Creativity, Compassion and Communication

I've been having a bit of a black dog day today, exacerbated by a long day yesterday (that crept into today) and a few little "challenges" today (let me just say the words "car", "heap of scrap" "insurance" and "daylight robbery" featured in my conversation too much for my own good). But I am feeling extraordinarily blessed and thankful this evening, having been at a fundraiser for Re:Play Theatre Company, in the Skainos Centre, where my wife's choir was singing...
Not only were the ladies in particularly good voice tonight, but the company we were there to support is a totally unique and inspiring venture... The artistic director of both the choir and theatre company is Anna Newell. I've always enjoyed what she has drawn out of the (unauditioned) choir, but the work that she and her collaborators do with Re:Play is of a different order altogether...
Watch the following video... and if you don't weep go to the cardiac department of the nearest hospital and announce that you are the only living human being without a functioning heart... Watch... weep... then go to their website and donate, giving thanks that there are people such as these who reach out with compassion and creativity to communicate with those that the rest of society often wants to sweep off to darker, underfunded corners.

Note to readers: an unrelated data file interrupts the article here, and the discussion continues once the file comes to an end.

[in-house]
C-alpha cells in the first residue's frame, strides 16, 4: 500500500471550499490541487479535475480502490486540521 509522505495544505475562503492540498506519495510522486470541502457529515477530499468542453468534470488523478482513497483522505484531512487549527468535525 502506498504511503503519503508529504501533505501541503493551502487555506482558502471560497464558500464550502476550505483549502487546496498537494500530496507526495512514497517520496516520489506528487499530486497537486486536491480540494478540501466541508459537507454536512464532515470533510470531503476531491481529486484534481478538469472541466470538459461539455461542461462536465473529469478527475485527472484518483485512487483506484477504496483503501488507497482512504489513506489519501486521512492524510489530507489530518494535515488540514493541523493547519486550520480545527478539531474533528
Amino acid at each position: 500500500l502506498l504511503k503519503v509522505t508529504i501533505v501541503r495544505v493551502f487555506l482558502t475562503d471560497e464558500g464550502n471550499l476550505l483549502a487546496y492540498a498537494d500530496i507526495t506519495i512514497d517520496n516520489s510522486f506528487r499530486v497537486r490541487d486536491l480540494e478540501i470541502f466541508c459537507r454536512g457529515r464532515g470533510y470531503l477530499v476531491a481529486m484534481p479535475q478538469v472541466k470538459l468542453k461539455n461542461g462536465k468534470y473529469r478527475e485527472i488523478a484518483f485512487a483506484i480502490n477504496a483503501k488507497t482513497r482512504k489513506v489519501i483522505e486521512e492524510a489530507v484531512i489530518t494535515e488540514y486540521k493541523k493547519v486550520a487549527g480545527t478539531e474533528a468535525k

You can see a fuller documentary on their ongoing programme for children with profound multiple learning disabilities, entitled "UP" on their website... If the shorter one didn't get you... this one will...

But the project also reminded me that society in general assumes that there is no way of meaningfully interacting with these children... yet a combination of compassion and creativity opened a powerful window of communication that is two way.

What does this say to wider society about interacting with those that we write off as completely beyond any ability to meaningfully interact with... Those who demand the right to be heard but will not listen to any voice but their own... Those who refuse to compromise... Those who will not, or cannot move on...

Do we just forget them and move on, leaving such people behind as collateral damage? Or do we need some compassion and creativity brought to bear?

Selah 

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